Digital Transformation Agency CEO Gavin Slater
The new head of the Digital Transformation Agency is among the highest paid in Commonwealth agencies and departments.
The Digital Transformation Agency was a pet project by then-communications minister Malcolm Turnbull when it was created in 2015, and it was designed to overhaul how government departments implement tech projects and improve the way the government deals with the public.
Former NAB executive Gavin Slater was appointed to the CEO role in April this year, almost six months after the inaugural head, Paul Shetler, was shifted from the CEO job to a newly created chief digital officer role before he ultimately quit, citing disagreements with the minister responsible, Angus Taylor.
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In response to questions on notice from estimates in May, the Department of Prime Minister and Cabinet (under which DTA now sits) said that the Remuneration Tribunal set Slater’s base salary at $522,240 per year, but including “additional fixed loading” taking in Slater’s experience, and accommodation and reunion allowances, Slater’s pay was $649,240 per year.
The figure is less than those at the top of some of Australia’s largest government agencies, including DFAT, Defence, and the currently-on-leave head of Border Force, Roman Quaedvlieg, who are on more than $800,000 and $700,000, respectively, and it is less than the CEOs of both Australian Post and NBN Co, who are more than $1 million and $3.6 million, respectively.
It is, however, higher than the Prime Minister’s pay at $527,852 as of this month.
The process for recruiting Slater appears to have been more formal than it was for Shetler — who was hand-picked by Turnbull. Slater was one of 16 candidates interviewed for the role and one of three shortlisted and interviewed by a panel of top APS officials including PM&C secretary Martin Parkinson, APS Commissioner John Lloyd, Human Services secretary Kathryn Campbell, Finance secretary Rosemary Huxtable and the interim CEO of DTA, Nerida O’Loughlin.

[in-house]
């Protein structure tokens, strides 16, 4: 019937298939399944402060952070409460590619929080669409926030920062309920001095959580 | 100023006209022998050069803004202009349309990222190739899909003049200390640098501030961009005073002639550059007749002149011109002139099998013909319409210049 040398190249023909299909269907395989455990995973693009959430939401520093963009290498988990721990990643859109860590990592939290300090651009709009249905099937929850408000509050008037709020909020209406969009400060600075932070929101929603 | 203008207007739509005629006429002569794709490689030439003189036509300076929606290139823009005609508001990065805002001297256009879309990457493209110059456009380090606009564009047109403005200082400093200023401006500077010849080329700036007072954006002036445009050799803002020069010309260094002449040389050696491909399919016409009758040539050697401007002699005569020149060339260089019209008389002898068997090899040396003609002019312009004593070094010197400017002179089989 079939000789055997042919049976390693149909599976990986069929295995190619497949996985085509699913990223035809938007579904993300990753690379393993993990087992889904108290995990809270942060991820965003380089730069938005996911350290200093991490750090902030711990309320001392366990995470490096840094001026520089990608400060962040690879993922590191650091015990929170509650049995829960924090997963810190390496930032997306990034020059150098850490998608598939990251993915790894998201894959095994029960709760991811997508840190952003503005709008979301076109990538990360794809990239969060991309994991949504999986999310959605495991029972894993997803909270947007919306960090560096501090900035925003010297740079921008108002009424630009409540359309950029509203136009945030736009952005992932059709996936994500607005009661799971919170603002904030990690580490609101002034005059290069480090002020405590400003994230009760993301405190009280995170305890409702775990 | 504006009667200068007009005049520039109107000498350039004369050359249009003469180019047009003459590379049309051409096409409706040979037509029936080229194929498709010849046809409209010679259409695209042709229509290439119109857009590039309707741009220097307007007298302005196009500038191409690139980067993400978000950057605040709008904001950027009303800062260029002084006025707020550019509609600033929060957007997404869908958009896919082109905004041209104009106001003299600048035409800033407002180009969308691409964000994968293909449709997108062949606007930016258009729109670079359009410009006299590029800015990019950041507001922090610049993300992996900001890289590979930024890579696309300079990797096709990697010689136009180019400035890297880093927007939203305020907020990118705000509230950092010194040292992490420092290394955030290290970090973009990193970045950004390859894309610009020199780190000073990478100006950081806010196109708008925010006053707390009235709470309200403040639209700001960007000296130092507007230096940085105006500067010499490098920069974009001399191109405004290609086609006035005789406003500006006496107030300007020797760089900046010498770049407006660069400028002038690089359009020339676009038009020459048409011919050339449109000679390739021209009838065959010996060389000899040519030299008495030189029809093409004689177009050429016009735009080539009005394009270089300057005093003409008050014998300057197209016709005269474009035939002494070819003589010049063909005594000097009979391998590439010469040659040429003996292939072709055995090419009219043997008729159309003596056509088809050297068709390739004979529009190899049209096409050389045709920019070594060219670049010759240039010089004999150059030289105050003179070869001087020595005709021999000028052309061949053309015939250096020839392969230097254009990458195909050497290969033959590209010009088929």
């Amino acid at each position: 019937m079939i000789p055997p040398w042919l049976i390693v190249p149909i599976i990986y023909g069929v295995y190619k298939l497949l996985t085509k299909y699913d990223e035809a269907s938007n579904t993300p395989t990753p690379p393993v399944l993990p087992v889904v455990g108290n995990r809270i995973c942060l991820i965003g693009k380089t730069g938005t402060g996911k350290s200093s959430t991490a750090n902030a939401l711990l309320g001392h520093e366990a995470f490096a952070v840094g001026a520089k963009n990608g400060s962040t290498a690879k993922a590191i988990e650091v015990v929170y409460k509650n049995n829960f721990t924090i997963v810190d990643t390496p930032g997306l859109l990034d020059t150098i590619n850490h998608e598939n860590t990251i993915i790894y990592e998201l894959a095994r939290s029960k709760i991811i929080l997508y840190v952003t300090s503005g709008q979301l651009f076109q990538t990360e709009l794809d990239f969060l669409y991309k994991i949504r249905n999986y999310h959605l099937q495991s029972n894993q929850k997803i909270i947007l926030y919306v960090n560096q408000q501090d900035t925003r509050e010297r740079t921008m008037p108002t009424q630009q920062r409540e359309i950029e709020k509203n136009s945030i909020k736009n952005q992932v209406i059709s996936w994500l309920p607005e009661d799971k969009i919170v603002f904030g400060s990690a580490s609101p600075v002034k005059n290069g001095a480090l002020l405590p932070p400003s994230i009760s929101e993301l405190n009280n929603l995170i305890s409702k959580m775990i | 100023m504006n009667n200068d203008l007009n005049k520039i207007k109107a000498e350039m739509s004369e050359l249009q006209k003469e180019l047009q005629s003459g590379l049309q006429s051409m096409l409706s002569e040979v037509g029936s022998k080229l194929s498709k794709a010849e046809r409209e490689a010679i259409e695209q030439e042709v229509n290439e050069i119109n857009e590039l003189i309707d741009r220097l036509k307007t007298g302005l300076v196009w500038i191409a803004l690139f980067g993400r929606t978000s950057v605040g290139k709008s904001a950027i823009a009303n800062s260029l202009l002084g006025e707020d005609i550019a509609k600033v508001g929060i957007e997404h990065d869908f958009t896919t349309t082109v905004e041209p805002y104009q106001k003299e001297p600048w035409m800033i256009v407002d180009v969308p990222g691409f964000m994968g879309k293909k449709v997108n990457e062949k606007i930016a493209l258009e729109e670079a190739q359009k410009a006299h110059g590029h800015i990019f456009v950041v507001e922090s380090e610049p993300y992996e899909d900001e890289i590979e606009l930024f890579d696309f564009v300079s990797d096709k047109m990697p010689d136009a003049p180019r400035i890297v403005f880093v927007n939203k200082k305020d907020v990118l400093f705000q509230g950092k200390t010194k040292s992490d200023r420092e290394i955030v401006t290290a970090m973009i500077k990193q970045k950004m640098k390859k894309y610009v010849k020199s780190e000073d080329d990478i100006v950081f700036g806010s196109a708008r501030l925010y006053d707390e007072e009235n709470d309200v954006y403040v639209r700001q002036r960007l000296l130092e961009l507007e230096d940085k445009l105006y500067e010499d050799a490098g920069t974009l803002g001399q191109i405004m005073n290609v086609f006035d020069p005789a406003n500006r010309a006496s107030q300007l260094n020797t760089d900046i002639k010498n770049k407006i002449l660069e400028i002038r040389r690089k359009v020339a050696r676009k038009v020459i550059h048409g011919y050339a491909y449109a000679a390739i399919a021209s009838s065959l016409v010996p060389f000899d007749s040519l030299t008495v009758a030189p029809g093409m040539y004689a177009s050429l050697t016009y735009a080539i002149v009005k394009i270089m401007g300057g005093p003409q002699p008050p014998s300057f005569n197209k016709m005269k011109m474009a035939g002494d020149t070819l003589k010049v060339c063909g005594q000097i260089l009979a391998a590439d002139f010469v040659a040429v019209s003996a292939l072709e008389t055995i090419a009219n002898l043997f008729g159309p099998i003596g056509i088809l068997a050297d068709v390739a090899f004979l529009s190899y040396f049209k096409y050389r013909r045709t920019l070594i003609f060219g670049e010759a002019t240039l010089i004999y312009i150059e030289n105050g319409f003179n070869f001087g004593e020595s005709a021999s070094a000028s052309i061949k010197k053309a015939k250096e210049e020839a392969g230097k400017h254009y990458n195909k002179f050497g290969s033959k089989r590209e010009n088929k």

Slater already found himself in hot water during his first appearance before a Senate estimates committee hearing because he attended a Liberal Party fundraiser on budget night in Parliament House. The department stated that Slater was only invited to attend the day before the budget, and he did not pay for the ticket, the dinner, or anything else, and attended the function in his personal capacity, rather than as a public servant.
The narrative established in other media outlets is that Shetler was sidelined after agency heads were engaged in turf wars with DTA under Shetler. However, Crikey has previously reported there were also internal disputes, and allegations of bullying during Shetler’s time as CEO.
New details have emerged about Shetler’s sidelining, however. In response to a question on notice from Labor Senator Jenny McAllister, PM&C revealed that the decision to terminate Shetler’s appointment early into his five-year term was made “in accordance with section 67 of the Public Service Act“. This means that Taylor would have been able to terminate the appointment at any time, but he must have first received a report about the termination from the relevant secretary of the department.
Fairfax reports that DTA has opted to keep the chief digital officer role it created for Shetler, and the new chief digital officer is long-time public servant Peter Alexander, who had been in the chief operating officer role. According to a questions on notice response, Alexander commenced this role at the start of this month.